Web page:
The attorney for a group opposed to a massive Parkville development again is requesting city officials provide emails regarding the project that were generated on private servers, disputing the city’s claims that such emails have been provided.
In a letter dated Monday, Graves Garrett law firm, who represents Jason Maki of Citizens for a Better Parkville, stated that the city provided only one email generated from a private server despite the city’s claims that they have been forthcoming with such information.
A copy of the letter to the city also was sent to the Missouri Attorney General Eric Schmitt. The letter is among a series of letters mailed to Schmitt, complaining that city officials have violated the Sunshine Law, a state statute protecting citizen rights to government transparency.
City officials earlier declined to provide emails generated on private accounts, stating they are not subject to Sunshine Law. But the latest letter states that requested emails sent or received on the mayor’s or aldermen’s personal email accounts should fall under the law since aldermen are not provided a city email account and therefore use private email addresses in discussing city business. “…it appears that the city has not produced responsive emails from private email accounts—despite its legal duty and its assurances to the Attorney General,” the letter states.
An earlier letter from the city of Parkville to the attorney general states that the city has complied with the private email request by providing 5,000 “private” emails. But in attorney Andrew Alexander’s latest letter he states that, with only one exception, the city has provided no private emails because of the absence of the entire email stream of conversation, in effect blocking access to some information.
“The city appears to otherwise have only produced emails from private email accounts that were copied to a city email address,” the letter states.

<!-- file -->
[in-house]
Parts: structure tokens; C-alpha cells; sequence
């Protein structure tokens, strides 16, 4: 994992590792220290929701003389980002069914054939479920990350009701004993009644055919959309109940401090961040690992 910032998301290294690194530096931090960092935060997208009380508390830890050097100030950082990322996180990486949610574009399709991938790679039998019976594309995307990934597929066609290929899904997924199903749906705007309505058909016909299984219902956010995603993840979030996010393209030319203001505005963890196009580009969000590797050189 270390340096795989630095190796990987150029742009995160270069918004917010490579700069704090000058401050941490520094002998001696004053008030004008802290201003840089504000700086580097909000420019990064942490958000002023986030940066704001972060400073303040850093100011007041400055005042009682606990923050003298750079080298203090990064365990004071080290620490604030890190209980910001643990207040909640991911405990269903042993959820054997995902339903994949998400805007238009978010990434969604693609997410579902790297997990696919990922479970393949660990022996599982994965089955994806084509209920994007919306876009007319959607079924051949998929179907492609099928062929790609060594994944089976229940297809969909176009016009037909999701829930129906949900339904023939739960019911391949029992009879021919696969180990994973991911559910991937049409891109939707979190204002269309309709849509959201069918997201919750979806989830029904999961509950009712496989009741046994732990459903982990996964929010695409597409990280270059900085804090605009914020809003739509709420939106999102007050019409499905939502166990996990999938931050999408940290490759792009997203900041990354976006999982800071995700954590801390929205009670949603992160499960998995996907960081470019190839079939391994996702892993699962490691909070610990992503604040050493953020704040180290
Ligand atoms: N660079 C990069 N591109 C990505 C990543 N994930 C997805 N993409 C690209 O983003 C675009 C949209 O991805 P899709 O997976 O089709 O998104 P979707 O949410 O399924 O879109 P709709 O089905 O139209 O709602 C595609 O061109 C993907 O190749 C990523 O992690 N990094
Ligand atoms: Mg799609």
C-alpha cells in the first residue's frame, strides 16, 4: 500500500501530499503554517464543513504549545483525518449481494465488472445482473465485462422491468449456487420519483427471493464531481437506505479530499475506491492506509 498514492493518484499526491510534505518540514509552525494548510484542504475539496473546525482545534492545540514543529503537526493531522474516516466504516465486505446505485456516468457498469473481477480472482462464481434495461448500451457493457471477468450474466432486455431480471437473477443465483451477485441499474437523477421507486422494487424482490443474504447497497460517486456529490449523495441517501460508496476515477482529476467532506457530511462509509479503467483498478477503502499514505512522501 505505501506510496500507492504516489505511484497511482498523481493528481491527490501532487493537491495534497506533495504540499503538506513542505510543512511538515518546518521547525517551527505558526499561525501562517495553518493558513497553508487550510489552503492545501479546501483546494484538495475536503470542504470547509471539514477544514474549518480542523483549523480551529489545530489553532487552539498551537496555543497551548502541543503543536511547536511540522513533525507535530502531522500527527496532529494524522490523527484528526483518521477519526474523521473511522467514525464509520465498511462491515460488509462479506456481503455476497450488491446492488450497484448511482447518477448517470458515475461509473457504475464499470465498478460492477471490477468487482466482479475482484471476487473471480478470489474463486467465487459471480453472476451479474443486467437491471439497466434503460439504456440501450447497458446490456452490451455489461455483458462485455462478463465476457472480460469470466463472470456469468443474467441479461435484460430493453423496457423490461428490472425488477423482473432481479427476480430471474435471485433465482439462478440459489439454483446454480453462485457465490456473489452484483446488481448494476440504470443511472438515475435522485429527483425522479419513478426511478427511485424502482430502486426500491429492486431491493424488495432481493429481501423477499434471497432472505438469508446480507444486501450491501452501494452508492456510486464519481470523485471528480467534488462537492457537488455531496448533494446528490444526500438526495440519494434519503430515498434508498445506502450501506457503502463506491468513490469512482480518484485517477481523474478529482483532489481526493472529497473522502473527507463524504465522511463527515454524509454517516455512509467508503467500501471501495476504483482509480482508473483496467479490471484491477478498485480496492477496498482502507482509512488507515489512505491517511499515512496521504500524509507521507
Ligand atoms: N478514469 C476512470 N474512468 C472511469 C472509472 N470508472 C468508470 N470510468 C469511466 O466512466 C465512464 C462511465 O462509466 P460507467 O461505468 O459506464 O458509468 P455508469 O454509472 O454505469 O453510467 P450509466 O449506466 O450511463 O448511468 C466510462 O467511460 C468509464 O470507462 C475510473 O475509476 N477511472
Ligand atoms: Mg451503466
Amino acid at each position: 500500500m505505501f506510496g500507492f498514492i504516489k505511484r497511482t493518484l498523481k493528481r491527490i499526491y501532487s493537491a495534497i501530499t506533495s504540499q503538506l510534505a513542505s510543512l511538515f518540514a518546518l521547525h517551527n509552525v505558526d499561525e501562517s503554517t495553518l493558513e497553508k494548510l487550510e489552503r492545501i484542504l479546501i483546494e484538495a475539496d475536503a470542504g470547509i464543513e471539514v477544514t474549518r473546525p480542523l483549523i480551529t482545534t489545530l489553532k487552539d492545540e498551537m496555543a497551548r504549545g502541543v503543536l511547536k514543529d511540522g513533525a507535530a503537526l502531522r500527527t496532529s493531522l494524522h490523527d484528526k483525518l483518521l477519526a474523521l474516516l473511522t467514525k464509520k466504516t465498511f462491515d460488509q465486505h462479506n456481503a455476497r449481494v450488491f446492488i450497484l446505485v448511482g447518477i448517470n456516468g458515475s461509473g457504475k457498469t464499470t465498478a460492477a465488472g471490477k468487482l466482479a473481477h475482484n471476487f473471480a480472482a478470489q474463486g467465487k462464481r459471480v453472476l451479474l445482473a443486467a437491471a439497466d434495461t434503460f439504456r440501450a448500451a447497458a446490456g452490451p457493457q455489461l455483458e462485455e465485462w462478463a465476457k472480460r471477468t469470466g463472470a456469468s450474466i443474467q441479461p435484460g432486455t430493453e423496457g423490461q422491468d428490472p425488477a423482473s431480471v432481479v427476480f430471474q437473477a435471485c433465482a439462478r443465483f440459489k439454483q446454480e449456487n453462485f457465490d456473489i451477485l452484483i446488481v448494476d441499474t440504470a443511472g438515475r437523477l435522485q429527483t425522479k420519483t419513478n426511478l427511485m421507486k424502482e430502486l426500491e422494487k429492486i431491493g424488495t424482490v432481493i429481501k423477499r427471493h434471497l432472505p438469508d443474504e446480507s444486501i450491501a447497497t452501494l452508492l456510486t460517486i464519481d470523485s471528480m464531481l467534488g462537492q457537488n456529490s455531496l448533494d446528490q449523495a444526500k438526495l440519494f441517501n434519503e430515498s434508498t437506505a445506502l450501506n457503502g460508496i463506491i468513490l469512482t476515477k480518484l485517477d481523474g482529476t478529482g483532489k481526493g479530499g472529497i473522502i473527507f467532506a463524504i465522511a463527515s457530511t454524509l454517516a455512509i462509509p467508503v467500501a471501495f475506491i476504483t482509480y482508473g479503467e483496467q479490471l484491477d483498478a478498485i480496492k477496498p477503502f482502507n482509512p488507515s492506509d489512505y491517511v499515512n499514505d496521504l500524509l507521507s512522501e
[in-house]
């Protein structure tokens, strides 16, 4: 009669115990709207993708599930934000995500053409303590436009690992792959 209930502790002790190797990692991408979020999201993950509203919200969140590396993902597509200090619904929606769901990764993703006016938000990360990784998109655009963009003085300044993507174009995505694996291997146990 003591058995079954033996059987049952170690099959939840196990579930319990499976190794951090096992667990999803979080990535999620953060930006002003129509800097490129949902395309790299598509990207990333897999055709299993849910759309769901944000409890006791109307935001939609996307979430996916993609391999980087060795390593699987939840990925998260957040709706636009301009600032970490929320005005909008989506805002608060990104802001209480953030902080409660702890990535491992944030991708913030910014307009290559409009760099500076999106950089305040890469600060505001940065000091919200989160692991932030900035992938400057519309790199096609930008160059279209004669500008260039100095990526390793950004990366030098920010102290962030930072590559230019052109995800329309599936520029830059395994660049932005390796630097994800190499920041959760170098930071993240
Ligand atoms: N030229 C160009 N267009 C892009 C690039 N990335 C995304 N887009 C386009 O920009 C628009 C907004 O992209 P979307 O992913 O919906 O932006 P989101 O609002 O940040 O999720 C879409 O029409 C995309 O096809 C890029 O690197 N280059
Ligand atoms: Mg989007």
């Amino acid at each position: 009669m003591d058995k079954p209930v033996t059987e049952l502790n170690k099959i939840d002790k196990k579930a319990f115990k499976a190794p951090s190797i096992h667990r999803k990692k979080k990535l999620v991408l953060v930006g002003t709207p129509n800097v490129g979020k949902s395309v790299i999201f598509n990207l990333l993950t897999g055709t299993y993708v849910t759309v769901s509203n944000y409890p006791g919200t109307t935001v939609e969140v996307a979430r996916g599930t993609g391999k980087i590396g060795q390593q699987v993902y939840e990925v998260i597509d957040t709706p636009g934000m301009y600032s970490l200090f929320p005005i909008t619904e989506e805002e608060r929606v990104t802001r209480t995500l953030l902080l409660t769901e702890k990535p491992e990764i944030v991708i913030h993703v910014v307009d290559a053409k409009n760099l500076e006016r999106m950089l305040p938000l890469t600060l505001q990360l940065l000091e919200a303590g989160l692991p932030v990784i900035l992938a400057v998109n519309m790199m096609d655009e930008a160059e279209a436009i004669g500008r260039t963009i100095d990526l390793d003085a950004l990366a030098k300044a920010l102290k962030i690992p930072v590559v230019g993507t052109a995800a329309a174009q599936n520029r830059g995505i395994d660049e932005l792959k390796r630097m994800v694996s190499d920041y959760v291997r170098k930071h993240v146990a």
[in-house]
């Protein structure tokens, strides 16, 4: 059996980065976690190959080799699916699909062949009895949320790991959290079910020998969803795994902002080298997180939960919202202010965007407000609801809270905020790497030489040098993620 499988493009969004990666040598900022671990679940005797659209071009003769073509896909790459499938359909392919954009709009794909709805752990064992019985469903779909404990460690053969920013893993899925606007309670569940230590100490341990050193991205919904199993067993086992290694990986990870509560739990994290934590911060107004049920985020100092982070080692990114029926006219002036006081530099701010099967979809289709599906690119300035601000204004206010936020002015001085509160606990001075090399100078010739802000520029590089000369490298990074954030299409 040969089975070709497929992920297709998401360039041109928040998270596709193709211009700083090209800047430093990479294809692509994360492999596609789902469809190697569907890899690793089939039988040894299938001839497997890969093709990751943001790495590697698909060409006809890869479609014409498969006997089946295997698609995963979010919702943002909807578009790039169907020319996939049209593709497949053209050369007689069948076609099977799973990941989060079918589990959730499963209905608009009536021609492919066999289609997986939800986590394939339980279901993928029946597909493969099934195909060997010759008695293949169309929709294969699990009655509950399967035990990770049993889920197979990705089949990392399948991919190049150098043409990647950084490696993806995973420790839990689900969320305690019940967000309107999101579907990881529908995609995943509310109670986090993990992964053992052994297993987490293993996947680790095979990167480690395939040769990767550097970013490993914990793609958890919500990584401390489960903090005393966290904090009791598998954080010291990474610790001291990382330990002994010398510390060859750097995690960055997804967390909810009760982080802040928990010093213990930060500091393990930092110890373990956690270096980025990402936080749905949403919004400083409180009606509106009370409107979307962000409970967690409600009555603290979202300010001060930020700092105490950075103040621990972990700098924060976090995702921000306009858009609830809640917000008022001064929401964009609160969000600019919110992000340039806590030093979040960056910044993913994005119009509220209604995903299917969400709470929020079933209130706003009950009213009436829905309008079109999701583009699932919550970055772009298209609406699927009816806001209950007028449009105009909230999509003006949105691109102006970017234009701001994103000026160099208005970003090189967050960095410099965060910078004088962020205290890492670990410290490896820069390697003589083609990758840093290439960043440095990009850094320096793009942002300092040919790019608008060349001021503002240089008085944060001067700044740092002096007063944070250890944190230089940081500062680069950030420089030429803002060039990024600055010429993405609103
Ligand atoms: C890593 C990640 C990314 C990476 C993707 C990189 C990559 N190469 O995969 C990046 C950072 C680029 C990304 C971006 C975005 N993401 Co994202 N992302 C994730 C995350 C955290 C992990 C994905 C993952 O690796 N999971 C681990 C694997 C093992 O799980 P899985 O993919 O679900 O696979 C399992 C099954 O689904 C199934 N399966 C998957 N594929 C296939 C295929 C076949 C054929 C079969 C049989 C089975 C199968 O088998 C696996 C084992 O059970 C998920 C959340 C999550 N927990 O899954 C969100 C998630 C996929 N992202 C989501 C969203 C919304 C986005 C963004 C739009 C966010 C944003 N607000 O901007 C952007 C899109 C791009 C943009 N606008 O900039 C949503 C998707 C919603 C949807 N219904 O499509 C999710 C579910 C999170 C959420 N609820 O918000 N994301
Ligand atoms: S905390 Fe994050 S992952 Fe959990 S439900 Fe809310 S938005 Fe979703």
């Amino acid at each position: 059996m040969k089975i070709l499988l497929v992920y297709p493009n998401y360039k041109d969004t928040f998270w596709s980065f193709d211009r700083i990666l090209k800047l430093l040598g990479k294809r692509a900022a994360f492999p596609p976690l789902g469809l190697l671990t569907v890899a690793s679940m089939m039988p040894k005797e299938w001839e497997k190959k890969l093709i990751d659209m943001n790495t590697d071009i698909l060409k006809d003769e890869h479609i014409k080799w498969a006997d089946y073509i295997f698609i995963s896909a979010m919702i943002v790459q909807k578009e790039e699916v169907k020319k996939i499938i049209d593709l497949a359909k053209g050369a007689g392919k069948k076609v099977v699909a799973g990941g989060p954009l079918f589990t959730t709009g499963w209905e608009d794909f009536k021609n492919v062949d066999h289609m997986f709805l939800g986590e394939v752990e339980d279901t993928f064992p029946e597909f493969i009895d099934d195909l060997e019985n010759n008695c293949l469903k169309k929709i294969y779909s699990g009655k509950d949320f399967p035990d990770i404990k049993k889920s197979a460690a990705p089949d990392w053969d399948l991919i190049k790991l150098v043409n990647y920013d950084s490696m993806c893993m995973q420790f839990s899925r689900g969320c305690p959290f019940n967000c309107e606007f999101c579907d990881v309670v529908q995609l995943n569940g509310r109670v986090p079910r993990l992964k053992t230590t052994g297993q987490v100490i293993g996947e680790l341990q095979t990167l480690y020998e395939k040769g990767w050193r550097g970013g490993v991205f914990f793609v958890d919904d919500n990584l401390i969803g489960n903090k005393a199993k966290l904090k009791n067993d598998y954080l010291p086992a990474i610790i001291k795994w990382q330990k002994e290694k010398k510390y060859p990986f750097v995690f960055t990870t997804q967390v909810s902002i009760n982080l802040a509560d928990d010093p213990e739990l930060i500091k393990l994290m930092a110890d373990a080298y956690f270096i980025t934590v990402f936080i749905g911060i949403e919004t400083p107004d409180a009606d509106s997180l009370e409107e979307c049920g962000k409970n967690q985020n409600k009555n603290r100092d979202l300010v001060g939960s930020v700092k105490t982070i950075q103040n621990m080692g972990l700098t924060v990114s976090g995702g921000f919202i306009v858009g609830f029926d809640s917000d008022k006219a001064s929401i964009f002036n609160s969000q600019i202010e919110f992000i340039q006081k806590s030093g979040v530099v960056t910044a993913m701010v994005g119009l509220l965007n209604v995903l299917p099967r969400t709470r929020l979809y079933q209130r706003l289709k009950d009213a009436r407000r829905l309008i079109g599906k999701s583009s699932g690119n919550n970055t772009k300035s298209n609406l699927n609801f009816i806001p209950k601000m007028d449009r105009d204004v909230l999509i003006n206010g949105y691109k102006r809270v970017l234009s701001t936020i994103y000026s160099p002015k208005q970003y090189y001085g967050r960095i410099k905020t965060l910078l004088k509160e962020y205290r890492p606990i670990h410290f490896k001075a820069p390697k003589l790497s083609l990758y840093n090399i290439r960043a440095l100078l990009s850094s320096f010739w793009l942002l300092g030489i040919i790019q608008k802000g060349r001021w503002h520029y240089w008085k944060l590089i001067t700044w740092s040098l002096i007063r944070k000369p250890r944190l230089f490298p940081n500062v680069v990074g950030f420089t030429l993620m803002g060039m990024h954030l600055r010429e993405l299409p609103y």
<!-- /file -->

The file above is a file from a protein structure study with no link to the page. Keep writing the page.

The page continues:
Eddie Greim, another Graves Garrett attorney, said during a telephone interview, “I think they’re playing fast and loose with the facts.”
In addition, Greim said city officials are “holding emails hostage” by stating that Maki’s earlier payment of about $6,500 is not enough to cover copying costs as allowed in the statewide law. City officials earlier have stated that the amount of information requested justifies the additional charges of about $3,000.
City officials have been holding some information at city hall in lieu of the additional payment. The latest letter states that the private emails requested should fall under the fees already paid by Maki.
Maki said city officials should release the private emails in order to comply with the code of conduct as listed on the city’s website.
“They are bound to observe in their official acts the highest standards of morality and to discharge faithfully the duties of their office, regardless of personal considerations, recognizing that the public interest must be their primary concern,” the code states. “Their conduct in both their official and private affairs should be above reproach.”
Greim said Citizens for a Better Parkville is also requesting that private emails be preserved even if officials don’t release the information as requested.
However, Greim declined to state if litigation is pending and said he doesn’t expect to be alerted ahead of time if the attorney general’s office decides to act.
“We’re not going to get a tip-off,” he said.